Image permission from Hamish Bannatyne.
To view some of Hamish’s work from Shiskine & Arran [CLICK]
To view some of Hamish’s work from Shiskine & Arran [CLICK]
Sitting off the Ayrshire coast in the Firth of Clyde is the Isle of Arran. Arran is both small and comparatively isolated. It’s golfing evolution reflects this positively on two fronts. In the first case there wasn’t the huge tracts of playable land available. As a consequence the Arran golf courses concentrated on quality rather than quantity and has developed some of the finest nine hole courses in Scotland. The result of this is well maintained courses with a plethora of charismatic par 3’s making Arran a fun days golf. Let’s be honest, everyone likes a par 3!
The second consequence of Arran’s comparative isolation is that the golf industry never really sunk its teeth into the island. What does this mean? Well Arran is perhaps a lot closer to the ethereal spirit of Scottish ‘village golf’. It also means that the temptation to extract as much money as possible from visiting players has been resisted. A day spent touring the courses we’ve laid out for you on Arran, will still cost less than a single round at all of the big names on the west coast
OK …. we suppose we might as well admit it at this point. Faraway Fairways have become increasingly aware from your enquiries that a number of folk are growing a little bit uncomfortable about some of the venues associated with our west coast tour. As you might imagine, Faraway Fairways would prefer to stay out of the politics of this, but we also have a duty to lay on alternatives for those of you who might prefer to avoid some places. The one thing we will say is that Arran is not a like with like replacement for Turnberry. Put simply, we can’t equal Turnberry with anything in this part of Scotland. The best we can do by way of alternative is to offer you something completely different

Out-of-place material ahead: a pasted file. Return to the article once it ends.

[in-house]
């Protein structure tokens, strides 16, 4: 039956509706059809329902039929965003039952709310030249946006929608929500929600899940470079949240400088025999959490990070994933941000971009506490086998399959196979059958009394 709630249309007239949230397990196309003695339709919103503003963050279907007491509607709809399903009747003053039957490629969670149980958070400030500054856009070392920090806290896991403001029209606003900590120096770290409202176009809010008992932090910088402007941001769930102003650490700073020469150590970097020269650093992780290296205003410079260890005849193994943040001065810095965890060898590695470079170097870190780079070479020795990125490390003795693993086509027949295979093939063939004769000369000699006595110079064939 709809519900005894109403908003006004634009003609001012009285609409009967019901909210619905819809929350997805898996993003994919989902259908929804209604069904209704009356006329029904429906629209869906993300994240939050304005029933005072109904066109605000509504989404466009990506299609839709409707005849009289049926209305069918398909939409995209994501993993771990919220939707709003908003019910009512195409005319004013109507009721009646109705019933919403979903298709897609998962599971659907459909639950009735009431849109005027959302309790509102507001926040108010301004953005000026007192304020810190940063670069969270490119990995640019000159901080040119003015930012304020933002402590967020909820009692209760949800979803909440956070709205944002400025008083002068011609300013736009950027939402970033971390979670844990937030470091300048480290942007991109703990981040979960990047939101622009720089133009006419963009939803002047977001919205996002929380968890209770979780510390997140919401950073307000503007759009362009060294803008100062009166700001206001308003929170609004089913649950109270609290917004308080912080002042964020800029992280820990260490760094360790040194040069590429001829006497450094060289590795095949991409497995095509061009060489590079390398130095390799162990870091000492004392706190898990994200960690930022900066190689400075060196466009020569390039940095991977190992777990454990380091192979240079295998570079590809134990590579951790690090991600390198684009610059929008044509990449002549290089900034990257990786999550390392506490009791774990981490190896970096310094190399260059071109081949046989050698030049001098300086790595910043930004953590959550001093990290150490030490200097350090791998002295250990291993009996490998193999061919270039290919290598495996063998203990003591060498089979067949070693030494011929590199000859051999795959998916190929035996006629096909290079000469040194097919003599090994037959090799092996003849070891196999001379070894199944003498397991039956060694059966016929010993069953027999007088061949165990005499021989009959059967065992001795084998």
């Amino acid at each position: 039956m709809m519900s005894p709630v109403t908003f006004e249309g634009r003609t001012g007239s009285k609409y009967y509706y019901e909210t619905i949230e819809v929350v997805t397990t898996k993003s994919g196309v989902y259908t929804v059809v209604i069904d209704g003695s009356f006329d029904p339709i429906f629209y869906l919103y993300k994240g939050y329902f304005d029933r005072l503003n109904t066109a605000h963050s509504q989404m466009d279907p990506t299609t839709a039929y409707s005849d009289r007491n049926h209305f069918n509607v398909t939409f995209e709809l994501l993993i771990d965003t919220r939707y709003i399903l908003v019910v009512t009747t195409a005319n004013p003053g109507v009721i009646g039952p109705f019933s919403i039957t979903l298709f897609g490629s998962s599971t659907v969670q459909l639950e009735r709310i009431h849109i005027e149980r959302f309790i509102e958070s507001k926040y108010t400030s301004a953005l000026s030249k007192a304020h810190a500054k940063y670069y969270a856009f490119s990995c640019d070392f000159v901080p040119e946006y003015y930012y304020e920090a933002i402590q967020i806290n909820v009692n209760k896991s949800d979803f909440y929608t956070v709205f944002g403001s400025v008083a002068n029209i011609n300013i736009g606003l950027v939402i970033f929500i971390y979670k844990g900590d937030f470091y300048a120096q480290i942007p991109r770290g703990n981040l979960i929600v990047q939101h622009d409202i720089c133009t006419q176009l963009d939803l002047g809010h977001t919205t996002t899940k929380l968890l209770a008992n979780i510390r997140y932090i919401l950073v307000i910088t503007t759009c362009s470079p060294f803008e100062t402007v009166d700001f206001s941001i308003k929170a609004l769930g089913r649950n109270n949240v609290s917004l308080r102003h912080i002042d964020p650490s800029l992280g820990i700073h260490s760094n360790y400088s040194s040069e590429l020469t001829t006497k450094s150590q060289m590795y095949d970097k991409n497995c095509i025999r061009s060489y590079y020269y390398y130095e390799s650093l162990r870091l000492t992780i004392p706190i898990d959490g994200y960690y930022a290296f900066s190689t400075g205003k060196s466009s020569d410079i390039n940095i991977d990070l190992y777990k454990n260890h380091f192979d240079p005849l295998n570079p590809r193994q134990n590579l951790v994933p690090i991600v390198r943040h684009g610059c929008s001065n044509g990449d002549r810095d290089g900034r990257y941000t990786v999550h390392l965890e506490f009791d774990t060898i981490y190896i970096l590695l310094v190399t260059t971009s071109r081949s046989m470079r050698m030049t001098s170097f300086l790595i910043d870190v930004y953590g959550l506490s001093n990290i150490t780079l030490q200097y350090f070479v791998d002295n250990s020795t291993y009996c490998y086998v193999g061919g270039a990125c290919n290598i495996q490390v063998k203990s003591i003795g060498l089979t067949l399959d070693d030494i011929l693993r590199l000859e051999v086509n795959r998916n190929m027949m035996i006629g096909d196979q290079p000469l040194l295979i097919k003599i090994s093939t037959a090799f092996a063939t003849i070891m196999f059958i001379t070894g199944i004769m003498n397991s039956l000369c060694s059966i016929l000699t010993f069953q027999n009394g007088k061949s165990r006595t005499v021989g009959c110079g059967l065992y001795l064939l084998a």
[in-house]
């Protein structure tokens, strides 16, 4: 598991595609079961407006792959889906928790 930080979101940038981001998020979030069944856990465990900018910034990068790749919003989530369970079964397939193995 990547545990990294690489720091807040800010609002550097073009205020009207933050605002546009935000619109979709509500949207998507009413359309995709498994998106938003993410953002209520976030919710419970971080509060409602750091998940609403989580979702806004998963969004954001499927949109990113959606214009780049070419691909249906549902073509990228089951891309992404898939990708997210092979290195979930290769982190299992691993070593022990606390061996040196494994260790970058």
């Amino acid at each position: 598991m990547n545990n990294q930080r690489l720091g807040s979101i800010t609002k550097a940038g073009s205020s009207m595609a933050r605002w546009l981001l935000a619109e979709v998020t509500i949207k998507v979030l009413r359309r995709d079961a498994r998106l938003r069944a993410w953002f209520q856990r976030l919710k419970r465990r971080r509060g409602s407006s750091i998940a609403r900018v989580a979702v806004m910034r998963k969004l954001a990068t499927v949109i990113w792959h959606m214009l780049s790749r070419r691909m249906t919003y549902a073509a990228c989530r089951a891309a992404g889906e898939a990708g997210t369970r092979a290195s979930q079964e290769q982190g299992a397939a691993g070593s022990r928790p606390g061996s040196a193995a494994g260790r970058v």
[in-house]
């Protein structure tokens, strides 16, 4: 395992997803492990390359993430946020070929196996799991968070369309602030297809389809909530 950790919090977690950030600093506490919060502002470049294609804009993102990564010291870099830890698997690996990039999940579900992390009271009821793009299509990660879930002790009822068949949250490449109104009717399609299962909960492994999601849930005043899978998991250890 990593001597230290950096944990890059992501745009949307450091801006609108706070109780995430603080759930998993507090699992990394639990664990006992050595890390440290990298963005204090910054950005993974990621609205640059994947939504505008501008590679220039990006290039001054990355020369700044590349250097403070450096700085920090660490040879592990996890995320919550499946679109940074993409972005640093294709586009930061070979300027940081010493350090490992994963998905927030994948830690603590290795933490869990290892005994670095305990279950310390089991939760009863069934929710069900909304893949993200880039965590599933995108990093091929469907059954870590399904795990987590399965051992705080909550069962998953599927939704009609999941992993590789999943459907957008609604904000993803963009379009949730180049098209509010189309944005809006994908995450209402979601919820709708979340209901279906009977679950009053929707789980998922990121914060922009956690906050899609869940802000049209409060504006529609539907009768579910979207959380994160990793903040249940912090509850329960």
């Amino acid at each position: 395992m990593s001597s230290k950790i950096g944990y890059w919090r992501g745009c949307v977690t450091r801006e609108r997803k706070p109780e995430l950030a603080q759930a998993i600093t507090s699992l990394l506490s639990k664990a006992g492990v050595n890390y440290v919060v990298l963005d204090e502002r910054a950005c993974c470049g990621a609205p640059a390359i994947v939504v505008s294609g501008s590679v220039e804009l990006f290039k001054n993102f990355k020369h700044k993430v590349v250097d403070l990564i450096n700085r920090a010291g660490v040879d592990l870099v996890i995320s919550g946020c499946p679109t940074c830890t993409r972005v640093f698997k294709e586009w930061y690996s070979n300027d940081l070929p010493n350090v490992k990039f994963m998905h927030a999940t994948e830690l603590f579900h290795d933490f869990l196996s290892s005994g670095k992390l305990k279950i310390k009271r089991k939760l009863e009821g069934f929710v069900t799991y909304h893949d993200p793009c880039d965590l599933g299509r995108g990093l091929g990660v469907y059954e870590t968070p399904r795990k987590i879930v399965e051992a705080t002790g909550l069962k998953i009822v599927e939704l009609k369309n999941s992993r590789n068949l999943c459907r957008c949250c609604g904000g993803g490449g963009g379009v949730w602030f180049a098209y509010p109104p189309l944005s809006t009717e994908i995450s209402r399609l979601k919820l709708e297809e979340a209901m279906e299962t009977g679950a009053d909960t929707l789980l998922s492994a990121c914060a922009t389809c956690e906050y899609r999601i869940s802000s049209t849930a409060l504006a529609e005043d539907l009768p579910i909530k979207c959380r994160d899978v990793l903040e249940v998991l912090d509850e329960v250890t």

There is only one way of doing this; boat!. Ferries from Ardrossan (Ayrshire) leave regularly on a daily basis for Brodick (Arran). The first ferry leaves at 07.00. If you would prefer a slightly later sailing then the next one departs at 08.20.
The last return sailing back to mainland Scotland leaves at 19.20, albeit there is a slightly earlier alternative if you would prefer at 18.00. All in all you should be able to budget for between nine to eleven hours on Arran, although you could reduce if you wanted.
No problem. The ferry takes cars. There is a road that runs around the 56 mile circumference of Arran, and another one that bi-sects it east and west. Basically it’s a sort of figure of eight. In total, the three courses we’ve nominated for your day on Arran should only involve approximately 90 minutes of driving, and about 40 miles, broken up by three stops. If you’ve done the mathematics, this is an average speed of about 25 mph. Things move at fairly sedate pace on Arran. Driving is a quite leisurely activity
CORRIE – 1915 yds, 1 hr 30 mins to play, five par 3’s